Lent is a season for slowing down and focusing on what matters most. For many people this entails “giving up” something. This act of fasting can be a way to practice discipline, to free up space in our lives, or simply to stop doing something that we know is not good for us. The practice of giving up something for Lent might get the most attention, but for many people, Lent can also be a time for “taking up” something such as a new spiritual practice.
We’re already a week into Lent, but in case anyone out there was still looking for something to take up (It’s never too late!), I thought I would share with you a practice that I started a little over a year ago that has become extremely meaningful to me. I developed this practice because I’ve always wanted to be a regular journal writer but find the blank page to be too intimidating. My personality needs more structure. Instead of forcing myself to face a blank page with endless possibilities, I developed a rubric for a list to guide my journaling. Rather than full sentences, the list format feels more accessible and keeps it from feeling overwhelmingly nebulous.
Here is the rubric I use along with some explanation/commentary:
- 5 things I am thankful for: We can all use more gratitude in our lives. Starting the list here helps ground me in appreciation for the many blessings that surround me, both big and small. I try to force myself not to reuse things too often, but these days it’s hard not to be grateful for sunshine.
- 4 things I am anticipating in the day ahead: This turn toward envisioning my day helps me think through where my attention is being drawn and what kind of energy the day will ask of me. There are certainly more than 4 things that happen each day, but this forces me to be honest about what things are carrying the most weight. I intentionally chose the word “anticipating” to encompass both the things I am looking forward to with excitement and those I might be dreading.
- 3 things I am feeling: At the center of the list is an invitation to be honest about where my “heart” is. As I think about the day ahead, what feelings pop up? What feelings are lingering from the day before that I might still be carrying? Sometimes this is the hardest part of the list because it not only asks me to be honest with myself but invites me to think beyond surface-level feelings.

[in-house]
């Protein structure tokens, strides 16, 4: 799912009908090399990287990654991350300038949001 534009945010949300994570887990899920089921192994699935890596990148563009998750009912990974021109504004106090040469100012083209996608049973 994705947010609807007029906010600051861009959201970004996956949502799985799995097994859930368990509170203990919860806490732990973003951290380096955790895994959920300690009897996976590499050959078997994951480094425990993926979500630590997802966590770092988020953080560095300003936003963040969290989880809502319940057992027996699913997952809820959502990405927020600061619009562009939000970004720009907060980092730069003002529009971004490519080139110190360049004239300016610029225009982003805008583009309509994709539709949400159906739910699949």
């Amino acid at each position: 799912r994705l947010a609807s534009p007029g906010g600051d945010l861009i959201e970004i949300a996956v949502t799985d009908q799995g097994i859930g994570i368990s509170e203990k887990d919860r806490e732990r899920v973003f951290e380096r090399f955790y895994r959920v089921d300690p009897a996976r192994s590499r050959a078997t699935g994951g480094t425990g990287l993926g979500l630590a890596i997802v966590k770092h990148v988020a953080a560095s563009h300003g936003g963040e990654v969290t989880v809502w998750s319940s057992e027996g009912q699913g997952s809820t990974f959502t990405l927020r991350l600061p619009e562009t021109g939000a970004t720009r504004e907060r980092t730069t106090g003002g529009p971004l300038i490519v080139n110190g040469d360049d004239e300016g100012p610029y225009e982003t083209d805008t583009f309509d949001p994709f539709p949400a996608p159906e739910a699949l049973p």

- 2 things I intend to do in the day ahead: After grounding in gratitude, assessing the things I’m anticipating, and being honest about how I am feeling, I can then turn toward setting intentions or goals for my day. I try to keep these simple and manageable rather than big, lofty things that will probably just make me feel bad at the end of the day. Sometimes small intentions like making sure I’m staying hydrated are exactly what I need to help me be ready to face bigger challenges.
- 1 word/phrase to carry with me throughout the day: By this time in the list, there is often a theme that emerges or an obvious focus to my day. I try to choose a word or phrase that reflects what will be most helpful in bringing about the outcomes I desire. Do I need to channel “confidence” or are the situations I am facing calling for “compassion”? Will a reminder to seek “balance” allow me to be my highest self or do I need to remember to follow my “passion” even if it means taking a risk.
- [0 things, silence]: While technically not part of the list, I try to spend at least a few minutes in silence after I’ve completed the day’s list, a time of simply being rather than doing. This can be a chance to solidify my word/phrase by meditating on it. It can also be a chance to listen for God speaking into the day ahead.
I am the first to admit that I regularly skip this practice, especially on days when my normal routine is thrown off. But over time, I’ve come to realize how meaningful it has become as a way of slowing down, grounding me in gratitude, and helping me focus on what’s truly important. I hope you might also find it helpful, but feel free to adapt it in any way that works best for you. Or I’d love to hear what practices are meaningful to you this Lent and beyond.